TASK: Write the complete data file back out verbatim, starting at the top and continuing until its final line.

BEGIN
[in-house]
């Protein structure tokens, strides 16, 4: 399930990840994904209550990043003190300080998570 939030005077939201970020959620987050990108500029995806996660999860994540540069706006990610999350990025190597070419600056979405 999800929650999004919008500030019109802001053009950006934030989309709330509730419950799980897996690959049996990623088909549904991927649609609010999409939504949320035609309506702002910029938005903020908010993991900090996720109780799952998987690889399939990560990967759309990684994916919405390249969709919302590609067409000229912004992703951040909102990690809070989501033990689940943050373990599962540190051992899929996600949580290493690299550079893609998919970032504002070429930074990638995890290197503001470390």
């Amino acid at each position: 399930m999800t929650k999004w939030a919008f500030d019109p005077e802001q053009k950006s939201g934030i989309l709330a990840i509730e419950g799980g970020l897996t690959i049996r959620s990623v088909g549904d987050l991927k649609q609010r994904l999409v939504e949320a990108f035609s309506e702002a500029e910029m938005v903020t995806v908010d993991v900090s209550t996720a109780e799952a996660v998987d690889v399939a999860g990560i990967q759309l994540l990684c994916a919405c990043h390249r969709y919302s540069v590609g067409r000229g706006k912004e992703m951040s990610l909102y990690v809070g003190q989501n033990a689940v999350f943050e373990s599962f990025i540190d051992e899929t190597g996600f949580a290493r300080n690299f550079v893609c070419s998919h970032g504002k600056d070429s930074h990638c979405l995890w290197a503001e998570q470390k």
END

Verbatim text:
[in-house]
């Protein structure tokens, strides 16, 4: 399930990840994904209550990043003190300080998570 939030005077939201970020959620987050990108500029995806996660999860994540540069706006990610999350990025190597070419600056979405 999800929650999004919008500030019109802001053009950006934030989309709330509730419950799980897996690959049996990623088909549904991927649609609010999409939504949320035609309506702002910029938005903020908010993991900090996720109780799952998987690889399939990560990967759309990684994916919405390249969709919302590609067409000229912004992703951040909102990690809070989501033990689940943050373990599962540190051992899929996600949580290493690299550079893609998919970032504002070429930074990638995890290197503001470390």
């Amino acid at each position: 399930m999800t929650k999004w939030a919008f500030d019109p005077e802001q053009k950006s939201g934030i989309l709330a990840i509730e419950g799980g970020l897996t690959i049996r959620s990623v088909g549904d987050l991927k649609q609010r994904l999409v939504e949320a990108f035609s309506e702002a500029e910029m938005v903020t995806v908010d993991v900090s209550t996720a109780e799952a996660v998987d690889v399939a999860g990560i990967q759309l994540l990684c994916a919405c990043h390249r969709y919302s540069v590609g067409r000229g706006k912004e992703m951040s990610l909102y990690v809070g003190q989501n033990a689940v999350f943050e373990s599962f990025i540190d051992e899929t190597g996600f949580a290493r300080n690299f550079v893609c070419s998919h970032g504002k600056d070429s930074h990638c979405l995890w290197a503001e998570q470390k």